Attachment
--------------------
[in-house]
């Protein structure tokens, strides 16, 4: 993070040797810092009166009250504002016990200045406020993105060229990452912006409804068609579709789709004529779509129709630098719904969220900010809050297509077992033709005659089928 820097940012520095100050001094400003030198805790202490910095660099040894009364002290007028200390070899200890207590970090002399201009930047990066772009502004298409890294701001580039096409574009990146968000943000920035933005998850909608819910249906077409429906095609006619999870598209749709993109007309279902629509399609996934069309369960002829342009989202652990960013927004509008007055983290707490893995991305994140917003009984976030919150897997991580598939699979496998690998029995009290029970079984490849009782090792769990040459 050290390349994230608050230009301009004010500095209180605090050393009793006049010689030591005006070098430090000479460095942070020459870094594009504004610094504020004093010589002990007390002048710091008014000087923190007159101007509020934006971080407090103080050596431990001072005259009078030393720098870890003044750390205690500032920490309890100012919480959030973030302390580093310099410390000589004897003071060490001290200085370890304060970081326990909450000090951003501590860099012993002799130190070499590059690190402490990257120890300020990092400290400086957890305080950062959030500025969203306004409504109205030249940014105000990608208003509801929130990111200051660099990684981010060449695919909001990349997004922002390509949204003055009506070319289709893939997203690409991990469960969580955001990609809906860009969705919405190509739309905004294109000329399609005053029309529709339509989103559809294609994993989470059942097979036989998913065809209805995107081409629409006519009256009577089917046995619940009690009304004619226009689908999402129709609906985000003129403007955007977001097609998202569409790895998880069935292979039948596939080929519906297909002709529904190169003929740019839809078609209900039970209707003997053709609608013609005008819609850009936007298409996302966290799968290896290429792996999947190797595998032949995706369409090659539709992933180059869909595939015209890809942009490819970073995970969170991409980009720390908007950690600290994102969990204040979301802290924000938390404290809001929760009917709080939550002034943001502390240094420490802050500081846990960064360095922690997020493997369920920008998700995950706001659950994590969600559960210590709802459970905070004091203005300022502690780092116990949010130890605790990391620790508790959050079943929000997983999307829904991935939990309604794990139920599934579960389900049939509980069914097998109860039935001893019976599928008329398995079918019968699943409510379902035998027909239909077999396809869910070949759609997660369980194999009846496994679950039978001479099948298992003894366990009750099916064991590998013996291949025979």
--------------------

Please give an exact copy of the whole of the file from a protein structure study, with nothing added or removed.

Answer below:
[in-house]
């Protein structure tokens, strides 16, 4: 993070040797810092009166009250504002016990200045406020993105060229990452912006409804068609579709789709004529779509129709630098719904969220900010809050297509077992033709005659089928 820097940012520095100050001094400003030198805790202490910095660099040894009364002290007028200390070899200890207590970090002399201009930047990066772009502004298409890294701001580039096409574009990146968000943000920035933005998850909608819910249906077409429906095609006619999870598209749709993109007309279902629509399609996934069309369960002829342009989202652990960013927004509008007055983290707490893995991305994140917003009984976030919150897997991580598939699979496998690998029995009290029970079984490849009782090792769990040459 050290390349994230608050230009301009004010500095209180605090050393009793006049010689030591005006070098430090000479460095942070020459870094594009504004610094504020004093010589002990007390002048710091008014000087923190007159101007509020934006971080407090103080050596431990001072005259009078030393720098870890003044750390205690500032920490309890100012919480959030973030302390580093310099410390000589004897003071060490001290200085370890304060970081326990909450000090951003501590860099012993002799130190070499590059690190402490990257120890300020990092400290400086957890305080950062959030500025969203306004409504109205030249940014105000990608208003509801929130990111200051660099990684981010060449695919909001990349997004922002390509949204003055009506070319289709893939997203690409991990469960969580955001990609809906860009969705919405190509739309905004294109000329399609005053029309529709339509989103559809294609994993989470059942097979036989998913065809209805995107081409629409006519009256009577089917046995619940009690009304004619226009689908999402129709609906985000003129403007955007977001097609998202569409790895998880069935292979039948596939080929519906297909002709529904190169003929740019839809078609209900039970209707003997053709609608013609005008819609850009936007298409996302966290799968290896290429792996999947190797595998032949995706369409090659539709992933180059869909595939015209890809942009490819970073995970969170991409980009720390908007950690600290994102969990204040979301802290924000938390404290809001929760009917709080939550002034943001502390240094420490802050500081846990960064360095922690997020493997369920920008998700995950706001659950994590969600559960210590709802459970905070004091203005300022502690780092116990949010130890605790990391620790508790959050079943929000997983999307829904991935939990309604794990139920599934579960389900049939509980069914097998109860039935001893019976599928008329398995079918019968699943409510379902035998027909239909077999396809869910070949759609997660369980194999009846496994679950039978001479099948298992003894366990009750099916064991590998013996291949025979």